El objetivo de este artículo es examinar las diferencias regionales en la mortalidad asociada a la gripe, entre 2006 y 2010, en Brasil. La vigilancia de sindrómica, que incluye óbitos por neumonía y gripe, registrados en el Sistema de Información sobre Mortalidad, mostró un aumento en la mortalidad durante la pandemia sólo en las regiones Sur, Sudeste y Centro-Oeste. En esas regiones, principalmente en la Región Sur, ese aumento ocurrió entre julio y setiembre de 2009. Evaluándose los óbitos de casos confirmados de gripe, comunicados al Sistema de Información de Agravamientos por Notificación, se verificó un patrón temporal diferente entre las regiones Sur/Sudeste y las regiones Norte/Nordeste, con un aumento entre julio y noviembre de 2009 en todas las regiones y otro pico en marzo de 2010, antes de la campaña de vacunación, solamente en las últimas. Los resultados muestran diferencias regionales en la intensidad y en la distribución temporal de la pandemia de gripe, y apuntan a la necesidad de instrumentos de vigilancia y de control específicos para las regiones del país.

Gripe Humana; Epidemias; Mortalidad


 

 

Introduction

Influenza is a viral disease with a worldwide distribution, transmitted by the respiratory route and by contact with secretions 1. Frequent antigenic changes in the virus are associated with complex epidemiological patterns in its spread, making control of the disease a challenge 2. In 2009, the emergence of a new influenza subtype classified as A/California/7/2009 H1N1 gave rise to the first pandemic of the 21st century 3. This new influenza virus led to an increase in mortality from respiratory diseases in various parts of the world, including Brazil, where it was identified for the first time in May 2009, soon becoming the predominant strain circulating in the country 4.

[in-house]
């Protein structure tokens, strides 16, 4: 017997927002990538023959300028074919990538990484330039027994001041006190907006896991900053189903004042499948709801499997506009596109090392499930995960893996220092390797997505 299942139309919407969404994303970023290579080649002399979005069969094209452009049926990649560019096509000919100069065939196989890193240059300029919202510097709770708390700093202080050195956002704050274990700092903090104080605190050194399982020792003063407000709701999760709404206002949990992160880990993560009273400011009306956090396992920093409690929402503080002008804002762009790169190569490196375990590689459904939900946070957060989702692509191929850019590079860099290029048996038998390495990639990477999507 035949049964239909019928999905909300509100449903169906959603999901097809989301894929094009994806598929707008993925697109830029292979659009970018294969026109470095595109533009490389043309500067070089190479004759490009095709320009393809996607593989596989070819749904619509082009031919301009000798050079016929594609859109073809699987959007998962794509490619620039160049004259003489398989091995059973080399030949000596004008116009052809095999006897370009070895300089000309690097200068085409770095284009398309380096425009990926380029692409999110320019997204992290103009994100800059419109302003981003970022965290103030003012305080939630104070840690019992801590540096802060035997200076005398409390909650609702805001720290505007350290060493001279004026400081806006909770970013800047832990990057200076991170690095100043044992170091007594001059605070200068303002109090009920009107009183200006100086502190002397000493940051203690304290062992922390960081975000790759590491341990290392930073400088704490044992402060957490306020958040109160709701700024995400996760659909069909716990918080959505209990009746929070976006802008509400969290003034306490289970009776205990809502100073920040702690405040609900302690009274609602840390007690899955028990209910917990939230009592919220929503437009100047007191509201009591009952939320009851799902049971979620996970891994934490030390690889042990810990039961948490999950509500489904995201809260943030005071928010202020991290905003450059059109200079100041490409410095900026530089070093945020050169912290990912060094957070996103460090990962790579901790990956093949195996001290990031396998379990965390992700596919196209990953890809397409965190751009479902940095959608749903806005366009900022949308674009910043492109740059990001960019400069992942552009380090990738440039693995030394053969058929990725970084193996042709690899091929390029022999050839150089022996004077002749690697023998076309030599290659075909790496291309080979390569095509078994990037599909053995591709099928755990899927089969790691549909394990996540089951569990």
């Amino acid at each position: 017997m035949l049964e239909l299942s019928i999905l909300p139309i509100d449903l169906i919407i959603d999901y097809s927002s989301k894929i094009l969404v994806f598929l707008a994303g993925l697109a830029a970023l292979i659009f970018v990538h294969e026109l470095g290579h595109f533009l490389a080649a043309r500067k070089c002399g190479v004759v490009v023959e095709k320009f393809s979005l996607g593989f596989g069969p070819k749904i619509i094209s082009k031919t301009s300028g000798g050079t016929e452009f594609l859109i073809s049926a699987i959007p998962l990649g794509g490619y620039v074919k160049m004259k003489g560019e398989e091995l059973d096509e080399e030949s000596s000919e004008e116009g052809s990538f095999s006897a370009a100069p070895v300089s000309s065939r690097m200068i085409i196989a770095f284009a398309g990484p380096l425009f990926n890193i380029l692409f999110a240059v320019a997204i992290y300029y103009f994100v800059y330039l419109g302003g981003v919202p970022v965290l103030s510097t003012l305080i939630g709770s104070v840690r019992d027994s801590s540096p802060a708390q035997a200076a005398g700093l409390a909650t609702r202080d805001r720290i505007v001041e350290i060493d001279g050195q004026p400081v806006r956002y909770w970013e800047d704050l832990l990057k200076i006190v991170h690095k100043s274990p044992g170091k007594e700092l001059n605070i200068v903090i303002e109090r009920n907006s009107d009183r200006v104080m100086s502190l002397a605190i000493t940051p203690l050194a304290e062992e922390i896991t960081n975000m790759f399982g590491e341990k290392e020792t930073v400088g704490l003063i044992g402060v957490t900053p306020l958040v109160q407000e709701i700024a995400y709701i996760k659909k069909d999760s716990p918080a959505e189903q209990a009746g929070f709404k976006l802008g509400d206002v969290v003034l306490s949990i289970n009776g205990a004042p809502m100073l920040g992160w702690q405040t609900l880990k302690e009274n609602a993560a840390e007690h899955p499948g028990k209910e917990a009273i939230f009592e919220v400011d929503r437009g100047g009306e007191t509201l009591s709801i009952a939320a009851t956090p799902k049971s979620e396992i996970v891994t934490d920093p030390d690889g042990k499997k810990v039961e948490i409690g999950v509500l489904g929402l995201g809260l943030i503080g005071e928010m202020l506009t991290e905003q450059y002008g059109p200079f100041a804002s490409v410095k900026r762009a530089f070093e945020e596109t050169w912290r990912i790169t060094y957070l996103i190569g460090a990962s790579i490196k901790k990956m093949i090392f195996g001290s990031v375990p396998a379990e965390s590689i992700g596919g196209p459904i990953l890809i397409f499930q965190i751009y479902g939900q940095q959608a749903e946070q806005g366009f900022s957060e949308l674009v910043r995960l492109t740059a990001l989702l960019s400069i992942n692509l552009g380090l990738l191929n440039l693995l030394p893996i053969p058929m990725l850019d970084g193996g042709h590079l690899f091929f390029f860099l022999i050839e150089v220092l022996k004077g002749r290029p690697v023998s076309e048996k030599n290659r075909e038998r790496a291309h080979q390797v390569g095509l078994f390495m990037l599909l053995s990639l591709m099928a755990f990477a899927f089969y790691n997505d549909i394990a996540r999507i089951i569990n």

Beyond the subtype's properties and population immunity, environmental, demographic, and behavioral factors also influence the epidemiology of the influenza virus 5. Temperate regions show a typical seasonal pattern, with peak incidence in the winter, while tropical regions do not show this same pattern 6. Since Brazil is a continental-size country, its territory displays a climatic, environmental, and socio-demographic diversity whose impact on the circulation of influenza is still not fully understood 7. Understanding the epidemiology of influenza in Brazil is crucially important for health surveillance and particularly for planning annual influenza vaccination, which currently has a single recommendation for the entire country. Influenza-associated mortality has already proven to be related to circulation of the virus in Brazil 7, and the current study thus aimed to examine regional differences in mortality associated with influenza from 2006 to 2010 in the country.

 

Materials and methods

The 26 States of Brazil and the Federal District are grouped in 5 geographic regions: North, South, Southeast, Northeast, and Central. A retrospective descriptive ecological study was used to analyze monthly mortality related to influenza in the five geographic regions from 2006 to 2010.